Had an interesting day surveying the mosses growing on the Palace Leas long-term hay meadow fertilizer experiment http://www.staff.ncl.ac.uk/r.s.shiel/Palace_Leas/index.html
Having seen the very striking differences in the vascular plant flora on the different plots before, I thought it would be interesting to investigate the bryophytes
. There are very few published papers on bryophyte
ecology even of the common species.
Another reason to investigate this was to see if there was any relationship between hay production and moss cover. In the dales, one of the reasons that farmers give for chain harrowing in spring is to get rid of the mosses. They have a perception
that high moss cover prevents the crop from growing well. I suspect myself that moss cover might have no impact on the growth of the vascular plants. By chain harrowing of course they are very efficiently spreading moss propagules
evenly around the field! Chain harrowing in spring is very damaging for the ground-nesting birds, so it would be useful to find another reason to discourage people from doing it.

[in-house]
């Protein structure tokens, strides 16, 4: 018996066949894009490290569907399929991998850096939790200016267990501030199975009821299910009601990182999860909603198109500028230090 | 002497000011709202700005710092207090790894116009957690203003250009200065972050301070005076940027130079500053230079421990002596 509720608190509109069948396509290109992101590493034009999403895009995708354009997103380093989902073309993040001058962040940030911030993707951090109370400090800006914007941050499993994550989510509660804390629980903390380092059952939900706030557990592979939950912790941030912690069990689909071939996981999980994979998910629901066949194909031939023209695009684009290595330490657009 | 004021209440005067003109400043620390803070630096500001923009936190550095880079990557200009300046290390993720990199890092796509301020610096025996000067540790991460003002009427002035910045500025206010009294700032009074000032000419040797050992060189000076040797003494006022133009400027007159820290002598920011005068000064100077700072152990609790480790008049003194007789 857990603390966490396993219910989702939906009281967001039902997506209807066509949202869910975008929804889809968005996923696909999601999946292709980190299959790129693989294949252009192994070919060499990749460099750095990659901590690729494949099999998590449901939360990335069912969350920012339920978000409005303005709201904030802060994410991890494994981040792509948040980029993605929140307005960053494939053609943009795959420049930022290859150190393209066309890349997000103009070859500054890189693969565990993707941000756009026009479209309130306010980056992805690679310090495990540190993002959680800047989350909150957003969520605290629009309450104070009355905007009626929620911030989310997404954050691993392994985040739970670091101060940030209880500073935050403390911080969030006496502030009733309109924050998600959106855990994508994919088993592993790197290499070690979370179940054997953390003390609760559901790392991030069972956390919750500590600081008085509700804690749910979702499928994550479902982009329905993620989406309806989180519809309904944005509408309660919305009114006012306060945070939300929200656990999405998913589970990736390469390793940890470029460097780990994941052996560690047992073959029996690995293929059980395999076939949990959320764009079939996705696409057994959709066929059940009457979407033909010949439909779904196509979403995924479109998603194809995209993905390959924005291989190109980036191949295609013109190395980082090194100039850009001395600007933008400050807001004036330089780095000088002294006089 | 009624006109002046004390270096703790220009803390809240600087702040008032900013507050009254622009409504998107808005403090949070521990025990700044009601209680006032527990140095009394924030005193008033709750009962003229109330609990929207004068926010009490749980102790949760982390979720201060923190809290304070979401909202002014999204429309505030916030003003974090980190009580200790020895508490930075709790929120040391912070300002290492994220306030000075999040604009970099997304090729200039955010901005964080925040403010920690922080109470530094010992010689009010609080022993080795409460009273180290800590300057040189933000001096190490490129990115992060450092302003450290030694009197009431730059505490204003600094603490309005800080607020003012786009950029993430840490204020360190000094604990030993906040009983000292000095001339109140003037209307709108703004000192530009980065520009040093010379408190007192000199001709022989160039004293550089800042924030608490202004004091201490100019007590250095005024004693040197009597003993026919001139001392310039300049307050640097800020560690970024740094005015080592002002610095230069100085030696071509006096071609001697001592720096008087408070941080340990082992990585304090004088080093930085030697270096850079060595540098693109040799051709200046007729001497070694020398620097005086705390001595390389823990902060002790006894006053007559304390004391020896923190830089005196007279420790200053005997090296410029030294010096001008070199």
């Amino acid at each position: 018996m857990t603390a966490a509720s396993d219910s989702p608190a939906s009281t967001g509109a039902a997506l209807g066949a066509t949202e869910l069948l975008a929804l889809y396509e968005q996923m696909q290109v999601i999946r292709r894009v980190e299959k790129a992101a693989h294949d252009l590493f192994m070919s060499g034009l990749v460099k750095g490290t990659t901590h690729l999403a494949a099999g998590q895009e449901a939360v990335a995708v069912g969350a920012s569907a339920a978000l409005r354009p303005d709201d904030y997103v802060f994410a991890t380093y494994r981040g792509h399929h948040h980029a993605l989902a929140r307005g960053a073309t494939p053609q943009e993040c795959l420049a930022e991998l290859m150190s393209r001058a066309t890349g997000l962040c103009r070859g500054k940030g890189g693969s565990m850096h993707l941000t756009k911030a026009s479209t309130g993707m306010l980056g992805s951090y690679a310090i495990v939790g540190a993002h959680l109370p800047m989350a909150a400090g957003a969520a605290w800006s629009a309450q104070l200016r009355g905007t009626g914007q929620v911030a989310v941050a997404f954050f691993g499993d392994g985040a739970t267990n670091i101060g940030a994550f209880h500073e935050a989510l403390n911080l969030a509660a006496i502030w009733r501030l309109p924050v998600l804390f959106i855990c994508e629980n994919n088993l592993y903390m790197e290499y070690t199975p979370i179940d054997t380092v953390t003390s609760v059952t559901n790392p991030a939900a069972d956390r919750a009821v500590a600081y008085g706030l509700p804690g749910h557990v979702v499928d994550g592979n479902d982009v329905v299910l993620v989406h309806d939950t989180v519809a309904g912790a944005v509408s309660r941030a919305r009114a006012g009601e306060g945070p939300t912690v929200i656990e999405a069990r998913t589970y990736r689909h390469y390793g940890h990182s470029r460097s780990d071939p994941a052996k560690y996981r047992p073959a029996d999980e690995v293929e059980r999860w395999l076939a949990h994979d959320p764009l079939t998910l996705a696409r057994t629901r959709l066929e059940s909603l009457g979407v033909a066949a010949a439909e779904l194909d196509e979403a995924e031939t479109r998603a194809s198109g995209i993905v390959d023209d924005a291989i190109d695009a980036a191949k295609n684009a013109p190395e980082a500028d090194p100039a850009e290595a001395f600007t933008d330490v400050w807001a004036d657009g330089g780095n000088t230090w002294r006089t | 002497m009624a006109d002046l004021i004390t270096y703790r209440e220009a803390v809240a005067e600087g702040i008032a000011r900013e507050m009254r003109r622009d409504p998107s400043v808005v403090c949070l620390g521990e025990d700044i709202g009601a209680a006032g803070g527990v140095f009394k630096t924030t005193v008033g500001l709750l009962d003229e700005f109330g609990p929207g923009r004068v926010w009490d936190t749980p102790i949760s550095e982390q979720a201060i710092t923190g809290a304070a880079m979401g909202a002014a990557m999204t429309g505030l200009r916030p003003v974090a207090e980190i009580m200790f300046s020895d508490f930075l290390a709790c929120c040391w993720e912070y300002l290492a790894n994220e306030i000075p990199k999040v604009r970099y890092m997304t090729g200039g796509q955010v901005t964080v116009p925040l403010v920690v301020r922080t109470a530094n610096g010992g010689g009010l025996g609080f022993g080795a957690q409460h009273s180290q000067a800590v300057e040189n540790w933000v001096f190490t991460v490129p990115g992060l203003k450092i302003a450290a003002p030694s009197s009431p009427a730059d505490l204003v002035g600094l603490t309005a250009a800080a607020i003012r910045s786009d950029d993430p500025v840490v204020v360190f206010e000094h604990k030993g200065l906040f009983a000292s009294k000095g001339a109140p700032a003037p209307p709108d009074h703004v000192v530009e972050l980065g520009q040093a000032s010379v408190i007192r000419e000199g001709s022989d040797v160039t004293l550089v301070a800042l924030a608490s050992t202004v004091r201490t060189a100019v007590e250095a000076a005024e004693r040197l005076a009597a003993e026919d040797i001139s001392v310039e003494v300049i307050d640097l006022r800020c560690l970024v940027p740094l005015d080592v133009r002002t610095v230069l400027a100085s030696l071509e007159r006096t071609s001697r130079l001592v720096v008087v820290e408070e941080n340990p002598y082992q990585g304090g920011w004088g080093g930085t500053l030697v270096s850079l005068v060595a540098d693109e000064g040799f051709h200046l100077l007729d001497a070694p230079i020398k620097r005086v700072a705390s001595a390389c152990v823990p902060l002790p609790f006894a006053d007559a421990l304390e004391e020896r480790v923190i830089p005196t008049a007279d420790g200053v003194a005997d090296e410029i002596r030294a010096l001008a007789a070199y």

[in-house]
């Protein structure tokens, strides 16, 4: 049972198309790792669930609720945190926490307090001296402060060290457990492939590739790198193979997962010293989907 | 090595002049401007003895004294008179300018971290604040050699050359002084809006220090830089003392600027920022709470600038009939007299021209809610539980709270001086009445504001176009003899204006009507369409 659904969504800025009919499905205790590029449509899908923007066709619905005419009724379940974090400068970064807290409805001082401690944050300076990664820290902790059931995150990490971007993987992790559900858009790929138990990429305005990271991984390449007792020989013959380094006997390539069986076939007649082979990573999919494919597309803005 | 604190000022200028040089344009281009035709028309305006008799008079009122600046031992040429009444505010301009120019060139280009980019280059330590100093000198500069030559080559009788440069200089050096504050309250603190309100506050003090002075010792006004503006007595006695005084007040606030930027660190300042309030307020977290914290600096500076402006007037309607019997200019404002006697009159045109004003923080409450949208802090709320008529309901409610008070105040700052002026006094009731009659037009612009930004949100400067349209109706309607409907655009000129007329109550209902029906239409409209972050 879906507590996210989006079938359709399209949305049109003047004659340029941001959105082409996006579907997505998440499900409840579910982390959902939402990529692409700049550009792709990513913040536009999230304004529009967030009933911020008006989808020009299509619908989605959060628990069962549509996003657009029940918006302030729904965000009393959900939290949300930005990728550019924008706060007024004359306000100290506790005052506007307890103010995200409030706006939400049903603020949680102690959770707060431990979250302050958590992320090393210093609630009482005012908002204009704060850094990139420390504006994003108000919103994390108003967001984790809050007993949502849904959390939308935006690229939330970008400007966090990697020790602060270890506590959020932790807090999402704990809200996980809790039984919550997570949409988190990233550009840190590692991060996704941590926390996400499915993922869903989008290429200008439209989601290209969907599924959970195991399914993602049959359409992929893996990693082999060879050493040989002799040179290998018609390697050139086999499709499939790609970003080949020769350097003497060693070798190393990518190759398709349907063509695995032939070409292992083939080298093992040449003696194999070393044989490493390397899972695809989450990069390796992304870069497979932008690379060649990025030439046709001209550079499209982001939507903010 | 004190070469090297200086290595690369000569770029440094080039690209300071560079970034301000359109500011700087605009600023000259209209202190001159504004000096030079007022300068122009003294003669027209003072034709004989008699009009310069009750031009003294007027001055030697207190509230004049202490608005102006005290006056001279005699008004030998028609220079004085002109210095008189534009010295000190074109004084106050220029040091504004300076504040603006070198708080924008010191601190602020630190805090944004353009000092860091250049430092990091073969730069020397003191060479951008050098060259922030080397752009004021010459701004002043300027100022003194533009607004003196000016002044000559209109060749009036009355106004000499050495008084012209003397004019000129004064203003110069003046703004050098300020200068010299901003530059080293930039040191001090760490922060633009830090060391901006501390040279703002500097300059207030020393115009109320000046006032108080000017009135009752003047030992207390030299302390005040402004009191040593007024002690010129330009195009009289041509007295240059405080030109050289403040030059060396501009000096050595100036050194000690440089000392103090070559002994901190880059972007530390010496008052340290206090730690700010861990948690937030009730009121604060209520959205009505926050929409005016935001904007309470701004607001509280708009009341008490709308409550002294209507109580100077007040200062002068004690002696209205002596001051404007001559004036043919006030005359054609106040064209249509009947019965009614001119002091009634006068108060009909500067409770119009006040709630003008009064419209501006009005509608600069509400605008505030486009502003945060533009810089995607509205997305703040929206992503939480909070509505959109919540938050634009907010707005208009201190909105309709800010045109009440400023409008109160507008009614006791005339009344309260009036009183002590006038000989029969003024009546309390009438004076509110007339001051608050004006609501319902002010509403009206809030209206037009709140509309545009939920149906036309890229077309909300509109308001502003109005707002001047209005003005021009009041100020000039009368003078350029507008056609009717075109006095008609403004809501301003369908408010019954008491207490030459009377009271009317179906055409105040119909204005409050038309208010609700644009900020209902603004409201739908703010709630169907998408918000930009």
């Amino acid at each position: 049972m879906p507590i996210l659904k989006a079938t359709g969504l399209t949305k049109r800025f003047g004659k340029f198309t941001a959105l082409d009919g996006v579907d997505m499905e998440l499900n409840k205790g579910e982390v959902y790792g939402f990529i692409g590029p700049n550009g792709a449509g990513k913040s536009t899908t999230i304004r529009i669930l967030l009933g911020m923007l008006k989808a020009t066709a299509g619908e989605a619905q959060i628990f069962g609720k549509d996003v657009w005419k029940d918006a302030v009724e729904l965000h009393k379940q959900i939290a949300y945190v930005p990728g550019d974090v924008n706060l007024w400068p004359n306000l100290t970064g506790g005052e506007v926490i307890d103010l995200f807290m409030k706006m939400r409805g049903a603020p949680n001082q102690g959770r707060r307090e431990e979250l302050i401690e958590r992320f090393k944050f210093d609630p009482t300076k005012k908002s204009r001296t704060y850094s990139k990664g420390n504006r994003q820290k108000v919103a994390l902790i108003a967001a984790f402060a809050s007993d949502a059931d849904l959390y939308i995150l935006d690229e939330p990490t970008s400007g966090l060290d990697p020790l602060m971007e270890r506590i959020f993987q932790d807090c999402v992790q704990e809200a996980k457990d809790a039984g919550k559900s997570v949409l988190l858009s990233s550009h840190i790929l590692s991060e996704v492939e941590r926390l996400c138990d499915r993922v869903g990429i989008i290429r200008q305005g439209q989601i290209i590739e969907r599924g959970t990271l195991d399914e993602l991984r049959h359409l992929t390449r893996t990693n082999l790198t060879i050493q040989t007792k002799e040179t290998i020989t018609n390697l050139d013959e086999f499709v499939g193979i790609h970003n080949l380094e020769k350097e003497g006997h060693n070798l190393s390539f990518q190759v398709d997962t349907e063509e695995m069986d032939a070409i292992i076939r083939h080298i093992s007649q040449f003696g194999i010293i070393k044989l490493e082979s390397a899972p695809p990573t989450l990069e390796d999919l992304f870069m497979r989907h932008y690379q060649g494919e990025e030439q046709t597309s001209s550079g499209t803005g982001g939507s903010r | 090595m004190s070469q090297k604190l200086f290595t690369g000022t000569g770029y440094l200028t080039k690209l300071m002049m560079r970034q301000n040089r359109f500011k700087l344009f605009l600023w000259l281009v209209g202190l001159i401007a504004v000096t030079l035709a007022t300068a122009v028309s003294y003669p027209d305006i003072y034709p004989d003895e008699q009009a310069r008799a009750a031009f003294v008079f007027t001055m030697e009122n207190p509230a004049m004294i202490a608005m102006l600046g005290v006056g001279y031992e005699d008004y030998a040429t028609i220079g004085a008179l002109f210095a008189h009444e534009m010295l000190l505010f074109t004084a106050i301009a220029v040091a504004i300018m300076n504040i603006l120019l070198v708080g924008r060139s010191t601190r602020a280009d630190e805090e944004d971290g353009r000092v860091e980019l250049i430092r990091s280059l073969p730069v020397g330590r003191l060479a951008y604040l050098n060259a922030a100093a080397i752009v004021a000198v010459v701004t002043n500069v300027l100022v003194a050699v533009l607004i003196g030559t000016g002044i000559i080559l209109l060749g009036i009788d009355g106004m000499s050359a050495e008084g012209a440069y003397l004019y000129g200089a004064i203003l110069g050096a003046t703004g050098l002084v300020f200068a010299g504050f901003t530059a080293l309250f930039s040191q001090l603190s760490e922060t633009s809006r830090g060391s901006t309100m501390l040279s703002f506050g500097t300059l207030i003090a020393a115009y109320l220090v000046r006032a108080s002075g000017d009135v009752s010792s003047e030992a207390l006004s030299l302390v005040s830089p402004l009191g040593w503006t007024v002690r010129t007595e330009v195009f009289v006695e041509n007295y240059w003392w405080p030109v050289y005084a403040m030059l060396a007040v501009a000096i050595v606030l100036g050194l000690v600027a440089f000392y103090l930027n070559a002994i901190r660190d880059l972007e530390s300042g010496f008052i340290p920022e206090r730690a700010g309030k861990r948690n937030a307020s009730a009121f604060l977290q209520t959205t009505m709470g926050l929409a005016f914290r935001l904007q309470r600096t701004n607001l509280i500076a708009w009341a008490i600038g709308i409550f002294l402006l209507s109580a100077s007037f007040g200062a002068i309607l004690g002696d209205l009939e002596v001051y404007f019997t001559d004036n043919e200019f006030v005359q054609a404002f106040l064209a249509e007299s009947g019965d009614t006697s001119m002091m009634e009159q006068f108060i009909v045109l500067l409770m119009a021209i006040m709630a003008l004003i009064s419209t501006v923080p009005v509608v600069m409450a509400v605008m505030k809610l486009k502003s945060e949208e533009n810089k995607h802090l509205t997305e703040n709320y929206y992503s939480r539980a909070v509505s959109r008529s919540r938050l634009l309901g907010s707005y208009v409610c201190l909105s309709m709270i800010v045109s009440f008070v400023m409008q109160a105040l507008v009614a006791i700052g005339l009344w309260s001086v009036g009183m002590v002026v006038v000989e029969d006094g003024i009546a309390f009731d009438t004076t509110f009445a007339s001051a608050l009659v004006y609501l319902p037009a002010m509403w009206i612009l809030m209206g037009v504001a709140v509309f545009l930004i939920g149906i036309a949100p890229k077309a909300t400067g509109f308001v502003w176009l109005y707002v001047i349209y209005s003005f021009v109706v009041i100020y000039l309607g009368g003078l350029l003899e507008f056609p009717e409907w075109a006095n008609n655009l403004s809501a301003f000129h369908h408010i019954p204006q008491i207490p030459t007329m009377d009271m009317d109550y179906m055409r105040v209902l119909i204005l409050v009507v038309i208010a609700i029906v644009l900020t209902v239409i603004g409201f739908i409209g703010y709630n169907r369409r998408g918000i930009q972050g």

Anyway, what I found was interesting enough to encourage me to go back in March/April to do a proper survey with precise %cover measurements on 10 quadrats
per plot.On this visit I just walked over each plot for about 15 mins
and recorded the bryophyte
species. At the end of each plot I gave each species a DAFOR
score and gave a rough extimate
of %cover of all bryophytes
on the plot. Here's what I found
You can compare these results with the data on the Palace Leas website on the link above and see what you think!
On plot 1 I found only one shoot of both Eurhynchium praelongum
and Brachythecium rutabulum
- I thought at this stage I had come a long way for nothing! It got more interesting after that. Eurhynchium praelongum
was on every plot, but at different levels of cover on different ones. Brachythecium rutabulum
was noticeably more frequent on plots 8 & 12 which are also the most species-rich plots for vascular plants. Rhytidiadelphus squarrosus
also had a very striking pattern being frequent to abundant on plots 6, 7 & 9 and more or less absent from all of the others. Trying to work out what's behind these patterns will be interesting. These are very common species, but it is amazing how
little we know about their ecology.
Labels: bryophyte ecology, bryophytes, John, mosses